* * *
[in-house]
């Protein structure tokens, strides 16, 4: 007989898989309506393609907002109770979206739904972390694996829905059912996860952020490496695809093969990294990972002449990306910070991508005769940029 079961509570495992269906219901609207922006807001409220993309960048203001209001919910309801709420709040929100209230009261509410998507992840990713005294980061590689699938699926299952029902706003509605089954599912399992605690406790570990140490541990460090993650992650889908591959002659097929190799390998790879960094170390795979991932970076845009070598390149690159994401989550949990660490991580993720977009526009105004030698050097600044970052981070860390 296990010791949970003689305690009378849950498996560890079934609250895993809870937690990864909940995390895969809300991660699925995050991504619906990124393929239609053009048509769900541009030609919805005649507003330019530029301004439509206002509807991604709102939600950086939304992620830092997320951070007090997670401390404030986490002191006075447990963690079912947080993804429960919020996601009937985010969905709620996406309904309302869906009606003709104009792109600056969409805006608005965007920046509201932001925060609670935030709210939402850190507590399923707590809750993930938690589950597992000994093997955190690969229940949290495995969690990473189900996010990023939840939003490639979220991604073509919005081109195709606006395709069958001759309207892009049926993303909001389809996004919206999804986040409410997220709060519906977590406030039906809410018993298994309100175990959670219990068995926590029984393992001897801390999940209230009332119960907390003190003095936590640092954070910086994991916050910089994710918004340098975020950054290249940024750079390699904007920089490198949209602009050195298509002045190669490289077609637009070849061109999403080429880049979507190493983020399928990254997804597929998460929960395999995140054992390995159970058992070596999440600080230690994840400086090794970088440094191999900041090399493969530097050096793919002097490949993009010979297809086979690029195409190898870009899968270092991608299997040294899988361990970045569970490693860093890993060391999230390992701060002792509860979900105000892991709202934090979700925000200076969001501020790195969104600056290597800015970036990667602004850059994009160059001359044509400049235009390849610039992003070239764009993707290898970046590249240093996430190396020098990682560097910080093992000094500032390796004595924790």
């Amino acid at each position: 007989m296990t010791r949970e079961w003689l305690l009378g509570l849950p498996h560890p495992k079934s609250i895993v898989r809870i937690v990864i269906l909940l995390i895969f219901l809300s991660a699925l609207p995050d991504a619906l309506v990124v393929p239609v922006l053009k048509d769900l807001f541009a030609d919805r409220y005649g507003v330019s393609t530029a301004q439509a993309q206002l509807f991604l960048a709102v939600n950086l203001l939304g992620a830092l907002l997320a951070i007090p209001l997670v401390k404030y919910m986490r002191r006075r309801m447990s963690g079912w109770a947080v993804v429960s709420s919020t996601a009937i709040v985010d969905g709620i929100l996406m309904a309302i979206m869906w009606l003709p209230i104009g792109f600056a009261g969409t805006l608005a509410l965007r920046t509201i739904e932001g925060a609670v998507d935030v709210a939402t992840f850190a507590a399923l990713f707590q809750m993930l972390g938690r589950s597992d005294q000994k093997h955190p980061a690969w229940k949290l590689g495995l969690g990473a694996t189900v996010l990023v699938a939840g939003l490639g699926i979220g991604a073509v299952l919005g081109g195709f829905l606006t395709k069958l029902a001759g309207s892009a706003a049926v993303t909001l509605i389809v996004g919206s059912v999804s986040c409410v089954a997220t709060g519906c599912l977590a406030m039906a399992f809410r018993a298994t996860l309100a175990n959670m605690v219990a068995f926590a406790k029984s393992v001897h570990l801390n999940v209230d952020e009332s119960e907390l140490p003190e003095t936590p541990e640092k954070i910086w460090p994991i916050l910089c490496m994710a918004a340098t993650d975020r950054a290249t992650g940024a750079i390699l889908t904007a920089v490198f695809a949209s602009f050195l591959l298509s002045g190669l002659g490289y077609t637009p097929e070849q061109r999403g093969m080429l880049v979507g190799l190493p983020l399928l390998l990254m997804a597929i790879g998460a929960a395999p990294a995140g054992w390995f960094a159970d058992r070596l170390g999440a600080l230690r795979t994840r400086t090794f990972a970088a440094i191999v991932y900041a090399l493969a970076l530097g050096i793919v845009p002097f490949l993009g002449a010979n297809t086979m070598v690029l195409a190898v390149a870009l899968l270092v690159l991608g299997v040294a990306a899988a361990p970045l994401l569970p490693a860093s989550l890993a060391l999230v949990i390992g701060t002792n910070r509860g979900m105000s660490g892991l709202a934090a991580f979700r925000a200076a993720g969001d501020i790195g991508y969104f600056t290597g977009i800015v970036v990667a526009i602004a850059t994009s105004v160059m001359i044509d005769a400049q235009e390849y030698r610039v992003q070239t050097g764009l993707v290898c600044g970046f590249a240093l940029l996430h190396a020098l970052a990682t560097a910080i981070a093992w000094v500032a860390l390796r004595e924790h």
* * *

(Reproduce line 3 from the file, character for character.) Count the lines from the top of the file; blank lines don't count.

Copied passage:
């Amino acid at each position: 007989m296990t010791r949970e079961w003689l305690l009378g509570l849950p498996h560890p495992k079934s609250i895993v898989r809870i937690v990864i269906l909940l995390i895969f219901l809300s991660a699925l609207p995050d991504a619906l309506v990124v393929p239609v922006l053009k048509d769900l807001f541009a030609d919805r409220y005649g507003v330019s393609t530029a301004q439509a993309q206002l509807f991604l960048a709102v939600n950086l203001l939304g992620a830092l907002l997320a951070i007090p209001l997670v401390k404030y919910m986490r002191r006075r309801m447990s963690g079912w109770a947080v993804v429960s709420s919020t996601a009937i709040v985010d969905g709620i929100l996406m309904a309302i979206m869906w009606l003709p209230i104009g792109f600056a009261g969409t805006l608005a509410l965007r920046t509201i739904e932001g925060a609670v998507d935030v709210a939402t992840f850190a507590a399923l990713f707590q809750m993930l972390g938690r589950s597992d005294q000994k093997h955190p980061a690969w229940k949290l590689g495995l969690g990473a694996t189900v996010l990023v699938a939840g939003l490639g699926i979220g991604a073509v299952l919005g081109g195709f829905l606006t395709k069958l029902a001759g309207s892009a706003a049926v993303t909001l509605i389809v996004g919206s059912v999804s986040c409410v089954a997220t709060g519906c599912l977590a406030m039906a399992f809410r018993a298994t996860l309100a175990n959670m605690v219990a068995f926590a406790k029984s393992v001897h570990l801390n999940v209230d952020e009332s119960e907390l140490p003190e003095t936590p541990e640092k954070i910086w460090p994991i916050l910089c490496m994710a918004a340098t993650d975020r950054a290249t992650g940024a750079i390699l889908t904007a920089v490198f695809a949209s602009f050195l591959l298509s002045g190669l002659g490289y077609t637009p097929e070849q061109r999403g093969m080429l880049v979507g190799l190493p983020l399928l390998l990254m997804a597929i790879g998460a929960a395999p990294a995140g054992w390995f960094a159970d058992r070596l170390g999440a600080l230690r795979t994840r400086t090794f990972a970088a440094i191999v991932y900041a090399l493969a970076l530097g050096i793919v845009p002097f490949l993009g002449a010979n297809t086979m070598v690029l195409a190898v390149a870009l899968l270092v690159l991608g299997v040294a990306a899988a361990p970045l994401l569970p490693a860093s989550l890993a060391l999230v949990i390992g701060t002792n910070r509860g979900m105000s660490g892991l709202a934090a991580f979700r925000a200076a993720g969001d501020i790195g991508y969104f600056t290597g977009i800015v970036v990667a526009i602004a850059t994009s105004v160059m001359i044509d005769a400049q235009e390849y030698r610039v992003q070239t050097g764009l993707v290898c600044g970046f590249a240093l940029l996430h190396a020098l970052a990682t560097a910080i981070a093992w000094v500032a860390l390796r004595e924790h």